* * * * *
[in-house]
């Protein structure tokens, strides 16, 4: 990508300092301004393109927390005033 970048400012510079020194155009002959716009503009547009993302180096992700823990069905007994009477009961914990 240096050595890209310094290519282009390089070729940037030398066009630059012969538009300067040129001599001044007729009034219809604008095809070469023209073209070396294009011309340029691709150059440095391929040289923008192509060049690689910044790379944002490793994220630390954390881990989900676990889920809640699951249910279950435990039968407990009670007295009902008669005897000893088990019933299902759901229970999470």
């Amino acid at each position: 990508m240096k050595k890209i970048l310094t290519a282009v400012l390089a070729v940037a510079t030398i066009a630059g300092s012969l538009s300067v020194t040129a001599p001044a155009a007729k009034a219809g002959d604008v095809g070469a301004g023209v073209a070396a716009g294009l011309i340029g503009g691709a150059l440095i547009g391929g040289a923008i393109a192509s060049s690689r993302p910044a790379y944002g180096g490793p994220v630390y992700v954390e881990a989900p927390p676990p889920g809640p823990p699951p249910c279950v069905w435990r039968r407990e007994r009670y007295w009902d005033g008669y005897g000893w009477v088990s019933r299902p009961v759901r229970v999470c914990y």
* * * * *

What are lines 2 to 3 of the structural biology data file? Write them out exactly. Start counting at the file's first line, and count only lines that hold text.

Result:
């Protein structure tokens, strides 16, 4: 990508300092301004393109927390005033 970048400012510079020194155009002959716009503009547009993302180096992700823990069905007994009477009961914990 240096050595890209310094290519282009390089070729940037030398066009630059012969538009300067040129001599001044007729009034219809604008095809070469023209073209070396294009011309340029691709150059440095391929040289923008192509060049690689910044790379944002490793994220630390954390881990989900676990889920809640699951249910279950435990039968407990009670007295009902008669005897000893088990019933299902759901229970999470």
């Amino acid at each position: 990508m240096k050595k890209i970048l310094t290519a282009v400012l390089a070729v940037a510079t030398i066009a630059g300092s012969l538009s300067v020194t040129a001599p001044a155009a007729k009034a219809g002959d604008v095809g070469a301004g023209v073209a070396a716009g294009l011309i340029g503009g691709a150059l440095i547009g391929g040289a923008i393109a192509s060049s690689r993302p910044a790379y944002g180096g490793p994220v630390y992700v954390e881990a989900p927390p676990p889920g809640p823990p699951p249910c279950v069905w435990r039968r407990e007994r009670y007295w009902d005033g008669y005897g000893w009477v088990s019933r299902p009961v759901r229970v999470c914990y």